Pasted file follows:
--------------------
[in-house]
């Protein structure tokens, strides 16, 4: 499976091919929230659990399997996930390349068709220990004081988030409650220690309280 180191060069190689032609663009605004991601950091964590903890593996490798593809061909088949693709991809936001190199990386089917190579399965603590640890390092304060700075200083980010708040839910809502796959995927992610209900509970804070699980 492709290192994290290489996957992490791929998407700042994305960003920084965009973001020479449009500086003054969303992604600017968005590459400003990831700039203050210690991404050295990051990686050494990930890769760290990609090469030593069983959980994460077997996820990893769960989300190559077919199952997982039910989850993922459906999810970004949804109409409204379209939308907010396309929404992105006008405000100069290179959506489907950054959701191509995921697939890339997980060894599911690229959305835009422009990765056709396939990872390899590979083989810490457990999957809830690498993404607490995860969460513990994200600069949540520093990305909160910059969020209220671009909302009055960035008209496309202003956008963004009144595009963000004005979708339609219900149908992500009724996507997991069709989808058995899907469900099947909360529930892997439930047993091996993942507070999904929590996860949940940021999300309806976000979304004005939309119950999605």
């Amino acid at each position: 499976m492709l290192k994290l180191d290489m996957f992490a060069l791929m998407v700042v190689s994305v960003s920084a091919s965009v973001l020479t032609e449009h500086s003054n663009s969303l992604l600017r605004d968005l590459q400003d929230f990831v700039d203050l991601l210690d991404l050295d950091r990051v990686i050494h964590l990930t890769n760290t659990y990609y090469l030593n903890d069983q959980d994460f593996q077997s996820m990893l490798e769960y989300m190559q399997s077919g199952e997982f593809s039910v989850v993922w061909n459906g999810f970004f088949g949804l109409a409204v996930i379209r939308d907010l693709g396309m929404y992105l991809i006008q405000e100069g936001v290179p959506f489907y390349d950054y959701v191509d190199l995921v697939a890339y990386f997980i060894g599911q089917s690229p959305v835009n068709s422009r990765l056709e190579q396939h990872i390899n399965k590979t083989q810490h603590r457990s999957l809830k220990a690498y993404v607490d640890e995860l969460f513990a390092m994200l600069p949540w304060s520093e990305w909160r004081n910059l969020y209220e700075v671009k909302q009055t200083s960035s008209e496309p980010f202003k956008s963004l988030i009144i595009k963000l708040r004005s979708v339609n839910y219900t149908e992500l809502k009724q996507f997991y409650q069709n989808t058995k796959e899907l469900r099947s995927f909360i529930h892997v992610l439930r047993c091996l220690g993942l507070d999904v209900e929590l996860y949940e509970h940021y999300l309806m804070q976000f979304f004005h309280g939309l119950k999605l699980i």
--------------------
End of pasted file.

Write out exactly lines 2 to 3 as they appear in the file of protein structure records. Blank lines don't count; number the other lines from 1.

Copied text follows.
């Protein structure tokens, strides 16, 4: 499976091919929230659990399997996930390349068709220990004081988030409650220690309280 180191060069190689032609663009605004991601950091964590903890593996490798593809061909088949693709991809936001190199990386089917190579399965603590640890390092304060700075200083980010708040839910809502796959995927992610209900509970804070699980 492709290192994290290489996957992490791929998407700042994305960003920084965009973001020479449009500086003054969303992604600017968005590459400003990831700039203050210690991404050295990051990686050494990930890769760290990609090469030593069983959980994460077997996820990893769960989300190559077919199952997982039910989850993922459906999810970004949804109409409204379209939308907010396309929404992105006008405000100069290179959506489907950054959701191509995921697939890339997980060894599911690229959305835009422009990765056709396939990872390899590979083989810490457990999957809830690498993404607490995860969460513990994200600069949540520093990305909160910059969020209220671009909302009055960035008209496309202003956008963004009144595009963000004005979708339609219900149908992500009724996507997991069709989808058995899907469900099947909360529930892997439930047993091996993942507070999904929590996860949940940021999300309806976000979304004005939309119950999605």
């Amino acid at each position: 499976m492709l290192k994290l180191d290489m996957f992490a060069l791929m998407v700042v190689s994305v960003s920084a091919s965009v973001l020479t032609e449009h500086s003054n663009s969303l992604l600017r605004d968005l590459q400003d929230f990831v700039d203050l991601l210690d991404l050295d950091r990051v990686i050494h964590l990930t890769n760290t659990y990609y090469l030593n903890d069983q959980d994460f593996q077997s996820m990893l490798e769960y989300m190559q399997s077919g199952e997982f593809s039910v989850v993922w061909n459906g999810f970004f088949g949804l109409a409204v996930i379209r939308d907010l693709g396309m929404y992105l991809i006008q405000e100069g936001v290179p959506f489907y390349d950054y959701v191509d190199l995921v697939a890339y990386f997980i060894g599911q089917s690229p959305v835009n068709s422009r990765l056709e190579q396939h990872i390899n399965k590979t083989q810490h603590r457990s999957l809830k220990a690498y993404v607490d640890e995860l969460f513990a390092m994200l600069p949540w304060s520093e990305w909160r004081n910059l969020y209220e700075v671009k909302q009055t200083s960035s008209e496309p980010f202003k956008s963004l988030i009144i595009k963000l708040r004005s979708v339609n839910y219900t149908e992500l809502k009724q996507f997991y409650q069709n989808t058995k796959e899907l469900r099947s995927f909360i529930h892997v992610l439930r047993c091996l220690g993942l507070d999904v209900e929590l996860y949940e509970h940021y999300l309806m804070q976000f979304f004005h309280g939309l119950k999605l699980i």